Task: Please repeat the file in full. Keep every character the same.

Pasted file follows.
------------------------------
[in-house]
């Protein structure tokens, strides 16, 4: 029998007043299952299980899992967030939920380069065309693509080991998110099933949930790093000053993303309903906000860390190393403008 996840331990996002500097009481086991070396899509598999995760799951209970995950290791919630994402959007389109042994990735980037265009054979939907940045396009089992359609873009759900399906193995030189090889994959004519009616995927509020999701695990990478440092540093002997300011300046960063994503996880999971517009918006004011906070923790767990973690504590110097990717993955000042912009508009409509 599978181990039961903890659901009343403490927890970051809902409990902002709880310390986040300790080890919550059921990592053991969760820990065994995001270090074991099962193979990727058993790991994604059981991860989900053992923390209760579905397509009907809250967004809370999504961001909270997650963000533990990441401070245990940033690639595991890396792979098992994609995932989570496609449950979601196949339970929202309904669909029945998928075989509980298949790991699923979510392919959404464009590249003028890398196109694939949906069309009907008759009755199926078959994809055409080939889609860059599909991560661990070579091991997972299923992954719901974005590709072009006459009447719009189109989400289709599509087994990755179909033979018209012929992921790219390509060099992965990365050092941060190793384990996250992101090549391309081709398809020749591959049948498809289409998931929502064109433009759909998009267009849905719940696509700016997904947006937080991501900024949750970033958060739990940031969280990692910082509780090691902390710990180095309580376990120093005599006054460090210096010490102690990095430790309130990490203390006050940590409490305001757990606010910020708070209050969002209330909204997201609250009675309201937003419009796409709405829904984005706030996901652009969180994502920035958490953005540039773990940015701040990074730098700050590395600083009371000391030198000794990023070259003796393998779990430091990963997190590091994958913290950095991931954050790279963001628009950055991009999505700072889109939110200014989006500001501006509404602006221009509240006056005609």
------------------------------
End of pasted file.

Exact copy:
[in-house]
């Protein structure tokens, strides 16, 4: 029998007043299952299980899992967030939920380069065309693509080991998110099933949930790093000053993303309903906000860390190393403008 996840331990996002500097009481086991070396899509598999995760799951209970995950290791919630994402959007389109042994990735980037265009054979939907940045396009089992359609873009759900399906193995030189090889994959004519009616995927509020999701695990990478440092540093002997300011300046960063994503996880999971517009918006004011906070923790767990973690504590110097990717993955000042912009508009409509 599978181990039961903890659901009343403490927890970051809902409990902002709880310390986040300790080890919550059921990592053991969760820990065994995001270090074991099962193979990727058993790991994604059981991860989900053992923390209760579905397509009907809250967004809370999504961001909270997650963000533990990441401070245990940033690639595991890396792979098992994609995932989570496609449950979601196949339970929202309904669909029945998928075989509980298949790991699923979510392919959404464009590249003028890398196109694939949906069309009907008759009755199926078959994809055409080939889609860059599909991560661990070579091991997972299923992954719901974005590709072009006459009447719009189109989400289709599509087994990755179909033979018209012929992921790219390509060099992965990365050092941060190793384990996250992101090549391309081709398809020749591959049948498809289409998931929502064109433009759909998009267009849905719940696509700016997904947006937080991501900024949750970033958060739990940031969280990692910082509780090691902390710990180095309580376990120093005599006054460090210096010490102690990095430790309130990490203390006050940590409490305001757990606010910020708070209050969002209330909204997201609250009675309201937003419009796409709405829904984005706030996901652009969180994502920035958490953005540039773990940015701040990074730098700050590395600083009371000391030198000794990023070259003796393998779990430091990963997190590091994958913290950095991931954050790279963001628009950055991009999505700072889109939110200014989006500001501006509404602006221009509240006056005609």